On July 3, 1863, Nathan Lamson and his son Chauncey discovered a Dakota man and his son in a raspberry thicket outside of Hutchinson, Minnesota. Aware that there was a $500 bounty on Indians, Lamson took aim and shot at the Dakota man. After a brief exchange of gunfire, the Dakota man lay dead and Lamson lay injured. While Lamson’s son, Chauncey, ran to town for help, the son of the Dakota man placed new moccasins on his father’s feet for his journey into the spirit world, folded his arms, and carefully wrapped him in a blanket. He then walked alone to the north.
In the aftermath of the U.S. – Dakota War of 1862, after seeing hundreds of their neighbors and friends killed by Indians, fear and a thirst for revenge dominated the white settlements of Minnesota. In that spirit, the people of Hutchinson rejoiced at the death of the Dakota man killed in the raspberry patch. They dragged his body through the streets, set off firecrackers in his nostrils, and severed his head from his body. That man, the people later learned, was Taoyateduta—Little Crow—the leader of the Dakota War effort less than a year earlier. The boy who got away was Wowinape, Little Crow’s sixteen-year-old son.
In late August, Wowinape was captured by General Henry Sibley’s soldiers, who described the boy as “half-starved and nearly naked.” Sibley quickly established a military commission at Fort Abercrombie to put Wowinape on trial. The charges and proceedings mirrored those of the military commission that tried and convicted hundreds of Dakota men in October 1862. During Wowinape’s brief trial, several witnesses said they had seen the teenaged boy at the second battle of New Ulm and at the fighting outside Hutchinson. Others declared that after his capture they heard Wowinape admit that he had returned to Minnesota with his father to steal horses. Wowinape’s trial concluded on September 28, 1863, ending in a guilty verdict and he was sentenced to death by hanging.
The verdict was approved by the head of the military commision, Henry Sibley, and then sent to Major General John Pope in St. Paul, who forwarded it for final approval to Secretary of War Edwin Stanton and Judge Advocate General Joseph Holt. However, Holt declined to review the trial citing an 1861 statute that required “the General Commanding the Army in the Field to confirm or disapprove the proceedings.” In other words, Holt told General Pope that it was his job to determine the fate of Wowinape.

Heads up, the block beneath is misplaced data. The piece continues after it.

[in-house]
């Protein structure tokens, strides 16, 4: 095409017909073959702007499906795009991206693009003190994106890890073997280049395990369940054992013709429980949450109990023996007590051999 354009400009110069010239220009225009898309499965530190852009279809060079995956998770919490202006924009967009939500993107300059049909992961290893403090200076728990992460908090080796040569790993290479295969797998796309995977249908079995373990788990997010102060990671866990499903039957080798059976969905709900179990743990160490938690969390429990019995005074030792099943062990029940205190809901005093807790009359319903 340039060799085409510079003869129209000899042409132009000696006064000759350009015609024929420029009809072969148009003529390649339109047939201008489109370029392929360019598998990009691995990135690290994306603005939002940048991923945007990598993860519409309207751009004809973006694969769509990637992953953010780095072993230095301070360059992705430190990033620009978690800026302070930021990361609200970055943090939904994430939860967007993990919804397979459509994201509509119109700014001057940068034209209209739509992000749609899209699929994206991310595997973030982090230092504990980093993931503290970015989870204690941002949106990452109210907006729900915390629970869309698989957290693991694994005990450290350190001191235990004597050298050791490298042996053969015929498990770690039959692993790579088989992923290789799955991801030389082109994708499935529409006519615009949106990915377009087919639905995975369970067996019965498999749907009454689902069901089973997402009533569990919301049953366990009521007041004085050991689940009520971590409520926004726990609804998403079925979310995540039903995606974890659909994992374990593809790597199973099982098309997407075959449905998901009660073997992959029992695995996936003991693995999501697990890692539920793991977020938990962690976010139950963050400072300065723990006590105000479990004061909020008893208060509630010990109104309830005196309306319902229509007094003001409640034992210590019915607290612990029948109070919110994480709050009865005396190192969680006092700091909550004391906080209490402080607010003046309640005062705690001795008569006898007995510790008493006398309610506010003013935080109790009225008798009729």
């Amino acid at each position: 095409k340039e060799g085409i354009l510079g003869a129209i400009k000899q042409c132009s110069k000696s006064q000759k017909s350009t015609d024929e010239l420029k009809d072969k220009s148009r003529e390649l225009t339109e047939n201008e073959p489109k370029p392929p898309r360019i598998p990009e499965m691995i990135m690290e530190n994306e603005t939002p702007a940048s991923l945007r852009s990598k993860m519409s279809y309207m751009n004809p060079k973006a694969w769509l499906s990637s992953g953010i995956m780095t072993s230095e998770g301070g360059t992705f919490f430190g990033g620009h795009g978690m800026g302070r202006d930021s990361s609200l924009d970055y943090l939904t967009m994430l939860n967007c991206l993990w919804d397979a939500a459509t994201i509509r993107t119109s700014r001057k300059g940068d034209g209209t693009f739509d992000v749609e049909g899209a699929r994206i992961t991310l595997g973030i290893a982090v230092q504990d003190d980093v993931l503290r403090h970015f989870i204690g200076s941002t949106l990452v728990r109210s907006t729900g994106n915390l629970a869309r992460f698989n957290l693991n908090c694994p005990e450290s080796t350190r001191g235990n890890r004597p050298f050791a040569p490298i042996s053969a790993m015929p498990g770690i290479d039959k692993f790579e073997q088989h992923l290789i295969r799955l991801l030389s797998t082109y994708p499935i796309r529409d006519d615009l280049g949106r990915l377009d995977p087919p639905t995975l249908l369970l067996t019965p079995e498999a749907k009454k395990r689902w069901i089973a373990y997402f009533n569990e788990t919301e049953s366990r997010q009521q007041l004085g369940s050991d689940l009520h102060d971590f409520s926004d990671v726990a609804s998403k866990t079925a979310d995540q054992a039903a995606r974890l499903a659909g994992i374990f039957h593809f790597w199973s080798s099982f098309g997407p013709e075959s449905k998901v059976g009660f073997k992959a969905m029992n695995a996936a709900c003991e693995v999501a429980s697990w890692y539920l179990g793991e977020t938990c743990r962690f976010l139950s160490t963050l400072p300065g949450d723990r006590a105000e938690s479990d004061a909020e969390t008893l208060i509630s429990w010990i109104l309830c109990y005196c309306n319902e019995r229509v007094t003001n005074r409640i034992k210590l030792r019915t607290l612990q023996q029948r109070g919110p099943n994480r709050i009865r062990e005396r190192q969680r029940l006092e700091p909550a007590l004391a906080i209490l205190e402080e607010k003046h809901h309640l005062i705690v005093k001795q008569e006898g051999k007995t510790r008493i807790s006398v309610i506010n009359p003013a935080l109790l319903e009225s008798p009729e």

During and after the Dakota War, Pope expressed an eagerness to exterminate the Dakota people. However, when tasked with reviewing the trial and sentencing of Wowinape, Pope argued that he had no legal authority to confirm the sentence. He also cast doubt on the proceedings by citing Article 65 of the Articles of War which stated that the convening officer, in this case Henry Sibley, could not also be the “accuser or prosecutor.” If the same rationale were applied to the Dakota War trials that took place in the fall of 1862, every one of the 392 cases would have been invalidated.
In a letter to Judge Advocate General Holt, Pope noted that the proceedings against Wowinape were “in violation of the spirit of the 65th Article of War, but [that] there . . . [was] a possible doubt.” Holt agreed, and shortly thereafter Pope disapproved Wowinape’s death sentence. Instead, Little Crow’s son was imprisoned at Camp McClellan with the prisoners from the Dakota War. He remained there until 1865 when he was pardoned. Later, he converted to Christianity and changed his name to Thomas Wakeman. He resettled in Flandrau, South Dakota and helped to organize the first Native-run YMCA. He died of tuberculosis on January 13, 1886.
Mary Lethert Wingerd, North Country: The Making of Minnesota, (Minneapolis, MN: University of Minnesota Press, 2010).
John A. Haymond, The Infamous Dakota War Trials of 1862: Revenge, Military Law and the Judgment of History, (Jefferson, North Carolina: McFarland & Company, Inc., 2016).
Carol Chomsky, “The United States-Dakota War Trials: A Study in Military Injustice,” Scholarship Repository, University of Minnesota Law School, (1990), https://scholarship.law.umn.edu/cgi/viewcontent.cgi?article=1230&context=faculty_articles
“Wowinape,” Minnesota Historical Society, U.S.-Dakota War of 1862, Accessed April 13, 2021, https://www.usdakotawar.org/history/wowinape.
Want to Learn More? Check out my Historical Novels about the U.S. – Dakota War of 1862 and its Related History – https://colin-mustful.square.site/
Colin Mustful is a Minnesota author and historian with a unique story-telling style that tells History Through Fiction. His work focuses on Minnesota and surrounding regions during the complex transitional period as land was transferred from Native peoples to American hands. Mustful strives to create compelling stories about the real-life people and events of a tumultuous and forgotten past. To schedule an event or interview, email the author at firstname.lastname@example.org